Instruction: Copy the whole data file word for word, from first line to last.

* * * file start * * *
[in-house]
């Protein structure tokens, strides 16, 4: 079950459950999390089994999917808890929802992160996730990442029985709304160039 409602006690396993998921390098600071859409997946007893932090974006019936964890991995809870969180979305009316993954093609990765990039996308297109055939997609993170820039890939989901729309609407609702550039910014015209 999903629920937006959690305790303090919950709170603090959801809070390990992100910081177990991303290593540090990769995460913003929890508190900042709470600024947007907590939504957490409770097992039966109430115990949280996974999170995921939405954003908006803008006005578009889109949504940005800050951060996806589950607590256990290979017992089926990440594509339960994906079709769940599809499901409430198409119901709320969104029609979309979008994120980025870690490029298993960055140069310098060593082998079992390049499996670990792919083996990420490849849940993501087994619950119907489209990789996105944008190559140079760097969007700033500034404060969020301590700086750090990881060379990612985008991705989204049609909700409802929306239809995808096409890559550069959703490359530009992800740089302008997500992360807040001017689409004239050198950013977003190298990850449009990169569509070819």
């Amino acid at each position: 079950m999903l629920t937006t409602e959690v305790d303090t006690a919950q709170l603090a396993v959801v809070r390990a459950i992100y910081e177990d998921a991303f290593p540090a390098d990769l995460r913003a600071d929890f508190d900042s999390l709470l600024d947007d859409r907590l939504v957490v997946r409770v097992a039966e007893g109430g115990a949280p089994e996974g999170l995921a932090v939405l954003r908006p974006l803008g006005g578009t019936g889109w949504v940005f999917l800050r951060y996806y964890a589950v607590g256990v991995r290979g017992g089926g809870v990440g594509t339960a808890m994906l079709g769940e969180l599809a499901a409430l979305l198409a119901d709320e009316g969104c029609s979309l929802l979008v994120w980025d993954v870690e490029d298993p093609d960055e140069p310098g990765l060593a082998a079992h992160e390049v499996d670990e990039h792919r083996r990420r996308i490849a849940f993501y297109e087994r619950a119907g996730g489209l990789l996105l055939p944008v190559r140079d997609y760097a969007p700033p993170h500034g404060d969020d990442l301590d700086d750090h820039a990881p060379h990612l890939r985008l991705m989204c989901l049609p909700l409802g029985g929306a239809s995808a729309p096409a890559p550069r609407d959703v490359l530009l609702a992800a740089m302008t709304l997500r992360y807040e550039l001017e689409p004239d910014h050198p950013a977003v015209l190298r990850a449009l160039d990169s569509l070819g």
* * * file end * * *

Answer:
[in-house]
């Protein structure tokens, strides 16, 4: 079950459950999390089994999917808890929802992160996730990442029985709304160039 409602006690396993998921390098600071859409997946007893932090974006019936964890991995809870969180979305009316993954093609990765990039996308297109055939997609993170820039890939989901729309609407609702550039910014015209 999903629920937006959690305790303090919950709170603090959801809070390990992100910081177990991303290593540090990769995460913003929890508190900042709470600024947007907590939504957490409770097992039966109430115990949280996974999170995921939405954003908006803008006005578009889109949504940005800050951060996806589950607590256990290979017992089926990440594509339960994906079709769940599809499901409430198409119901709320969104029609979309979008994120980025870690490029298993960055140069310098060593082998079992390049499996670990792919083996990420490849849940993501087994619950119907489209990789996105944008190559140079760097969007700033500034404060969020301590700086750090990881060379990612985008991705989204049609909700409802929306239809995808096409890559550069959703490359530009992800740089302008997500992360807040001017689409004239050198950013977003190298990850449009990169569509070819």
């Amino acid at each position: 079950m999903l629920t937006t409602e959690v305790d303090t006690a919950q709170l603090a396993v959801v809070r390990a459950i992100y910081e177990d998921a991303f290593p540090a390098d990769l995460r913003a600071d929890f508190d900042s999390l709470l600024d947007d859409r907590l939504v957490v997946r409770v097992a039966e007893g109430g115990a949280p089994e996974g999170l995921a932090v939405l954003r908006p974006l803008g006005g578009t019936g889109w949504v940005f999917l800050r951060y996806y964890a589950v607590g256990v991995r290979g017992g089926g809870v990440g594509t339960a808890m994906l079709g769940e969180l599809a499901a409430l979305l198409a119901d709320e009316g969104c029609s979309l929802l979008v994120w980025d993954v870690e490029d298993p093609d960055e140069p310098g990765l060593a082998a079992h992160e390049v499996d670990e990039h792919r083996r990420r996308i490849a849940f993501y297109e087994r619950a119907g996730g489209l990789l996105l055939p944008v190559r140079d997609y760097a969007p700033p993170h500034g404060d969020d990442l301590d700086d750090h820039a990881p060379h990612l890939r985008l991705m989204c989901l049609p909700l409802g029985g929306a239809s995808a729309p096409a890559p550069r609407d959703v490359l530009l609702a992800a740089m302008t709304l997500r992360y807040e550039l001017e689409p004239d910014h050198p950013a977003v015209l190298r990850a449009l160039d990169s569509l070819g």